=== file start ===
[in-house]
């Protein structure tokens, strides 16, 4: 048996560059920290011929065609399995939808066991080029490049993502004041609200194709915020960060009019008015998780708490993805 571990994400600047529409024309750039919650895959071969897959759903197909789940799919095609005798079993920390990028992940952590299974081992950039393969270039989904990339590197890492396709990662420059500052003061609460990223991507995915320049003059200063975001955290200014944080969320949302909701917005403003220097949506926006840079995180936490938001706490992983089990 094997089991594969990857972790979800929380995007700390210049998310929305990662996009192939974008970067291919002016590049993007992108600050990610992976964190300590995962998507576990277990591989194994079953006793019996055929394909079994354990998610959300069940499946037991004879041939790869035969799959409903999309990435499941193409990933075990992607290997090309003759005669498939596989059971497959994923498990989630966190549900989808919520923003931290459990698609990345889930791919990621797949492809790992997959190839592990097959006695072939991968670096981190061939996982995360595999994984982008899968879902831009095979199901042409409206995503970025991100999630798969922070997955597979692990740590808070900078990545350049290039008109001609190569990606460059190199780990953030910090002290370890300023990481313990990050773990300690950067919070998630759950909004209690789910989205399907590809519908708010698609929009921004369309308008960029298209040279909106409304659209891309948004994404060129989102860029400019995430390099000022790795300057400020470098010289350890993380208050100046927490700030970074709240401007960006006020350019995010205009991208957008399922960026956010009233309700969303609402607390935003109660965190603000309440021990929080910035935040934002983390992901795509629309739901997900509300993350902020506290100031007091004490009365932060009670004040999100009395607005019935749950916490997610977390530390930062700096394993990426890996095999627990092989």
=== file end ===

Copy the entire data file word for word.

[in-house]
């Protein structure tokens, strides 16, 4: 048996560059920290011929065609399995939808066991080029490049993502004041609200194709915020960060009019008015998780708490993805 571990994400600047529409024309750039919650895959071969897959759903197909789940799919095609005798079993920390990028992940952590299974081992950039393969270039989904990339590197890492396709990662420059500052003061609460990223991507995915320049003059200063975001955290200014944080969320949302909701917005403003220097949506926006840079995180936490938001706490992983089990 094997089991594969990857972790979800929380995007700390210049998310929305990662996009192939974008970067291919002016590049993007992108600050990610992976964190300590995962998507576990277990591989194994079953006793019996055929394909079994354990998610959300069940499946037991004879041939790869035969799959409903999309990435499941193409990933075990992607290997090309003759005669498939596989059971497959994923498990989630966190549900989808919520923003931290459990698609990345889930791919990621797949492809790992997959190839592990097959006695072939991968670096981190061939996982995360595999994984982008899968879902831009095979199901042409409206995503970025991100999630798969922070997955597979692990740590808070900078990545350049290039008109001609190569990606460059190199780990953030910090002290370890300023990481313990990050773990300690950067919070998630759950909004209690789910989205399907590809519908708010698609929009921004369309308008960029298209040279909106409304659209891309948004994404060129989102860029400019995430390099000022790795300057400020470098010289350890993380208050100046927490700030970074709240401007960006006020350019995010205009991208957008399922960026956010009233309700969303609402607390935003109660965190603000309440021990929080910035935040934002983390992901795509629309739901997900509300993350902020506290100031007091004490009365932060009670004040999100009395607005019935749950916490997610977390530390930062700096394993990426890996095999627990092989």